Where There’s a Will . .

There’s a way.  Remember my first quilting machine?

Rona Duncan is another MO quilter and she sent me this picture of her machine.

This is the exact same machine that I started on.  Only someone had done a really ugly paint job on mine.  Rona also sent me a couple of pictures of a quilt she’s just completed.  (Click to enlarge)

And the back side!

Here’s a little blurb that Rona sent me:

My friend LouAnn Christie in Oxnard, CA and I, Harrisburg, MO, wanted to make a quilt for a mutual friend for her wedding.  I had always wanted to do the quilt “On Their Wedding Day” from the book “Say It With Quilts” by Laura Nownes and Diana McClun.  LouAnn pieced some of the blocks and the pieced border.  We decided to add the additional border and adjust the size of the pieced border.  I used the quilting in the pattern as a reference and added trapunto in the feather wreaths and feather border.  This quilt was executed on a non-stitch regulated machine and all work was performed from the back of the machine with rulers and a lot of blue markings.

For those of you who have longarms or even mid-arm machines and are struggling, stop what you’re doing.  Look at the machine Rona is using.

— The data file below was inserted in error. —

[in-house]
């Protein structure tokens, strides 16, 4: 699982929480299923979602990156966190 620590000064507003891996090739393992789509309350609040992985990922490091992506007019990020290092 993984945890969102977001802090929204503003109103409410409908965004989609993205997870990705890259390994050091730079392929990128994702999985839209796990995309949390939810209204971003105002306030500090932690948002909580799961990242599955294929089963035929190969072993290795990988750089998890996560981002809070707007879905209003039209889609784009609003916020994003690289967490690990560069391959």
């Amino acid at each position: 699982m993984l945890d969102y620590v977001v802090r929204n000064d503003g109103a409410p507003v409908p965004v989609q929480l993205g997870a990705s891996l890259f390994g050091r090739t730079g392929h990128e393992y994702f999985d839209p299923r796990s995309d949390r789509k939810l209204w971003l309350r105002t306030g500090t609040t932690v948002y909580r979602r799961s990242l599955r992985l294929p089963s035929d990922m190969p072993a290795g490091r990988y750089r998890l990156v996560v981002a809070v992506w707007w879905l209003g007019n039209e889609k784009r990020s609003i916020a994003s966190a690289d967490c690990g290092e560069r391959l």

1. There’s about 8-1/2″ to 9″ of space in the throat of that machine.  By the time you get some of the quilt rolled up in that throat,  you end up with very little quilting space.
  2. The machine has no stitch regulator!  No needle up or down . . it stops wherever it wants to stop.
  3. That machine feels like you’re riding on a freight train (I guess . . I’ve never actually ridden on a freight train) whereas most of the longarms now feel like you’re riding in a Toyota Highlander (that’s real smooth for those who haven’t ridden in a Highlander!).

If Rona can do that fantastic quilting on that machine (and she obviously can!), think what she will do when she gets a bigger, newer machine!  And, for those of you with machines and you’re thinking you can’t do feathers and gorgeous quilting . . oh, yes, you can!  So, you can surmise that if you’re not doing feathers and custom quilting, it’s because you don’t truly want to do that kind of quilting.

I’m so impressed with what Rona has done with that machine.  I suppose it’s because I know first hand how difficult that machine can be.  All I can say is WOW!!


  1. 1

    Cindy says

    What gorgeous quilting! I think back on things I have done with my quilting in the past and what I do today. Although some of it may be easier, I still did fantastic quilting that would blow people away. But that was because I would work to find a way to achieve what I wanted to quilt and found a way to do it. Think it through!

  2. 3

    becky rhodes says

    Wonderful quilting! Looks like a ton of work to me and I have no “quilting machine”. Closest thing is the Bernina bsr but still doesn’t give you the space needed within the throat area on the machine. Just had never really thought about purchasing a quilting machine and I think that is due to space limitations. Now that I think about it I’m sure that’s why. I need to have a studio built and then make sure to allow space to setup something like that. Listen to me, like that’s going to happen. But I’ll keep trying.

  3. 4